Anthropology is one of the few areas of study to combine fascinating course work with practical career training. The study of “who we are and how we came to be that way” not only provides a well-rounded Liberal Arts education but also gives students an edge on many careers and jobs in today’s globally competitive world. In these times of narrow specialization, anthropological study is refreshingly broad.
Another tangible benefit of taking anthropology courses is the training you will receive in a distinctive data collecting method known as participant-observation. You will learn to observe, record and describe complex social behavior as it happens. Many anthropology courses, and especially the anthropology field terms in Tasmania and Fiji, incorporate hands-on research, involving active participation in the community. Such cross-cultural experience is increasingly attractive to many employers, from social service organizations to multinational corporations.
Union’s anthropology faculty have conducted research in and have first-hand knowledge of a broad range of societies including Papua New Guinea, Barbados, England, Ireland, Corsica, Fiji, Japan, Mexico, Newfoundland, South Africa, and the United States. Within these societies we have studied tribal peoples, Native Americans, university faculty, the urban poor, the elderly, peasants, fishers, migrants, entrepreneurs, itinerants and Gypsies, sumo wrestlers, and professional baseball players, to name a few.
A bachelors degree in anthropology signifies that you have a solid liberal arts background with a special awareness and understanding of ethnic and cultural differences–skills which qualify you for work in many fields of business and for further professional training whether it be in anthropology, international relations, sustainable development, or a variety of other fields.
Most professional anthropologists with advanced degrees are employed in research and teaching positions at colleges and universities, and some in museums. In recent years, more anthropologists have begun to use their training in nonacademic occupations. Anthropologists now work in federal and state government, with international agencies (AID, Oxfam, World Bank), in school systems and businesses, for research firms, and in administrative jobs as social analysts, managers or program officers.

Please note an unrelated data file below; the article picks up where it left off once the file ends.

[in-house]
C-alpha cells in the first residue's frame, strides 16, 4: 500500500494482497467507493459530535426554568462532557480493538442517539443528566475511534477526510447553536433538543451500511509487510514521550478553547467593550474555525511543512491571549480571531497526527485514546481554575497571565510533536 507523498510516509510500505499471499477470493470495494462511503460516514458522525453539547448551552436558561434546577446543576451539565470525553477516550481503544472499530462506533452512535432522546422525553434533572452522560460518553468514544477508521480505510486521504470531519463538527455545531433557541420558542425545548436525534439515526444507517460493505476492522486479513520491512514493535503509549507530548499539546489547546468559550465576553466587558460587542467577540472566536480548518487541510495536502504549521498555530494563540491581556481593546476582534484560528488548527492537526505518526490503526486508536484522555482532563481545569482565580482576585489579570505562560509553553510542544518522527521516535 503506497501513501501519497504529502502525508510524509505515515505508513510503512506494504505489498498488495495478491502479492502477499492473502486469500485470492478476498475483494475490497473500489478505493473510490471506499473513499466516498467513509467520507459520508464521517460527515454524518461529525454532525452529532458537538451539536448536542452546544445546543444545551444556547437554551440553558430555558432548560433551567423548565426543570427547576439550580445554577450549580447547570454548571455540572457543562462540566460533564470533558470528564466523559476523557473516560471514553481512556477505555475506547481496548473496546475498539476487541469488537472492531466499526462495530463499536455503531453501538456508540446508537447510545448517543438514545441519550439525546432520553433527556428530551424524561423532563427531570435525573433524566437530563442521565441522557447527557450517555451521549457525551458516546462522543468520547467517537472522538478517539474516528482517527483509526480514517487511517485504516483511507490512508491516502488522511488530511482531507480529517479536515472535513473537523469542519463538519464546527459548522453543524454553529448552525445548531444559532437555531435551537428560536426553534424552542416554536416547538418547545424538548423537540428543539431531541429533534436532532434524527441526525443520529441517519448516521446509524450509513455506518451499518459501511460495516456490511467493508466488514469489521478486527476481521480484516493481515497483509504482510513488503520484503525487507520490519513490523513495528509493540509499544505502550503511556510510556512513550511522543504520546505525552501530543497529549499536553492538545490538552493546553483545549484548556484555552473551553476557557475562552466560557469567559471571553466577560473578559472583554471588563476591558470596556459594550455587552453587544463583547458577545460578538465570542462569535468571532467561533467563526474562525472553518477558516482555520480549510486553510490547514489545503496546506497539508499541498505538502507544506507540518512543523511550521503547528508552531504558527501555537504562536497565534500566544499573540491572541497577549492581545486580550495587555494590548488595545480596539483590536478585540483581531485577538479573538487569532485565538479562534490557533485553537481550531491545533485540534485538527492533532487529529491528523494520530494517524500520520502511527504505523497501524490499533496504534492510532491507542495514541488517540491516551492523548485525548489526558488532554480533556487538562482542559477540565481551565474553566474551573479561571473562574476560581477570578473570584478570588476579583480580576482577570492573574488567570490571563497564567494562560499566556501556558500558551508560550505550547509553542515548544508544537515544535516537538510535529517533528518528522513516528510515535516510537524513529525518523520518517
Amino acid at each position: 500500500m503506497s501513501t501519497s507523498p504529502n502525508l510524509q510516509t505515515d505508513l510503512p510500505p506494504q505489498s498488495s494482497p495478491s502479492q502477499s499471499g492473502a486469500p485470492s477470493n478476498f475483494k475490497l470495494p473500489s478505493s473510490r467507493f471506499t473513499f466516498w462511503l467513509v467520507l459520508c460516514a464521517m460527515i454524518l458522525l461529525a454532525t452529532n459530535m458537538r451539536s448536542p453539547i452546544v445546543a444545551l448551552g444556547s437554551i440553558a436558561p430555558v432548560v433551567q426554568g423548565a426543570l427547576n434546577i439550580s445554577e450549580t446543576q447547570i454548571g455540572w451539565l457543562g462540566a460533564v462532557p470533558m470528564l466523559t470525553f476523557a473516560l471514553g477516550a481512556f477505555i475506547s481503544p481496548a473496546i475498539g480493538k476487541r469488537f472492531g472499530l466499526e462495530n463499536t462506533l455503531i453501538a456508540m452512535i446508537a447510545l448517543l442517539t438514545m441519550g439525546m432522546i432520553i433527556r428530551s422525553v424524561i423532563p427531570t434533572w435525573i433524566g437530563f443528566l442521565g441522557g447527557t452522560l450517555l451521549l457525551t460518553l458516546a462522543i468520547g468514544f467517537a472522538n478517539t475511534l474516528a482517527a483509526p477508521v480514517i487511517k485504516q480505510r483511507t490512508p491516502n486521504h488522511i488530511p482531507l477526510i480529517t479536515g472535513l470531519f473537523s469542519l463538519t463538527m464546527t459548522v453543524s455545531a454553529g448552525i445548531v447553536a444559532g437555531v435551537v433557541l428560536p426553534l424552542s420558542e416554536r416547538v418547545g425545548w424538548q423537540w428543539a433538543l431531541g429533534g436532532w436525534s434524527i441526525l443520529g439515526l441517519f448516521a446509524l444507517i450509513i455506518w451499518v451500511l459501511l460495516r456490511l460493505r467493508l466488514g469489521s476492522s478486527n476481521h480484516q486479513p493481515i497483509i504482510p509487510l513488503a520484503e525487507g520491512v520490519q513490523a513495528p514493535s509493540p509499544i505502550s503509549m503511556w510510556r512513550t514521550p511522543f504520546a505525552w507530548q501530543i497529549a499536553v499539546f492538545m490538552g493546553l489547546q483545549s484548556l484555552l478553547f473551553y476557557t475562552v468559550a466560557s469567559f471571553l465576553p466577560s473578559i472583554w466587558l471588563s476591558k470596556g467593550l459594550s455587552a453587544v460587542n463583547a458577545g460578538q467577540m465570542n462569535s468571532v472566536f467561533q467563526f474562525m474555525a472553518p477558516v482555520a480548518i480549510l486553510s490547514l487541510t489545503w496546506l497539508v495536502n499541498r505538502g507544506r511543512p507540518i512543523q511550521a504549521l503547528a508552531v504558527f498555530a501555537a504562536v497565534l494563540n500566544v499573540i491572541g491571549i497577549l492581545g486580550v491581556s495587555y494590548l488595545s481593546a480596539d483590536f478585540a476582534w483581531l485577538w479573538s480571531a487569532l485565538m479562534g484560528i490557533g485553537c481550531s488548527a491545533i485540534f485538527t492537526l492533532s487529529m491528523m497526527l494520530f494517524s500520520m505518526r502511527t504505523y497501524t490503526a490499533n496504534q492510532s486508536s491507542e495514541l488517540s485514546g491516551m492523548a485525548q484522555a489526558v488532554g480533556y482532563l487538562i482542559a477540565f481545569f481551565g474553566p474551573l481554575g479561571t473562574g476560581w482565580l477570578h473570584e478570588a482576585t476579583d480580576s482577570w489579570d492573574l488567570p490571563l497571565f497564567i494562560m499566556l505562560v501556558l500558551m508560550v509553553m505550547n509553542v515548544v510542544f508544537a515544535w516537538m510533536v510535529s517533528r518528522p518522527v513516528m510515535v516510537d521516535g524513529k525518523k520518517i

Listed below are some of the careers of former Union anthropology students. As you can see from the variety of careers on this list, majoring in anthropology does not bind you to becoming a social scientist. In fact, the department does not see itself as imparting a set of professional skills so much as educating our majors to see the world through the eyes of a social scientist. In large measure, this involves teaching students to see events and situations in a variety of contexts, ranging from culture’s effect on personal experience to the comparative historical view of world events. Through anthropology, students learn to view human events from a number of perspectives and to develop the analytical and problem solving skills necessary for any of the careers listed below and many more.
Selected occupations of former anthropology students:
- Anthropology professor
- Applied anthropologist
- Peace Corps
- Researcher for an Alaskan native corporation
- Editor of an alumni magazine
- Environmental law
- Documentary film maker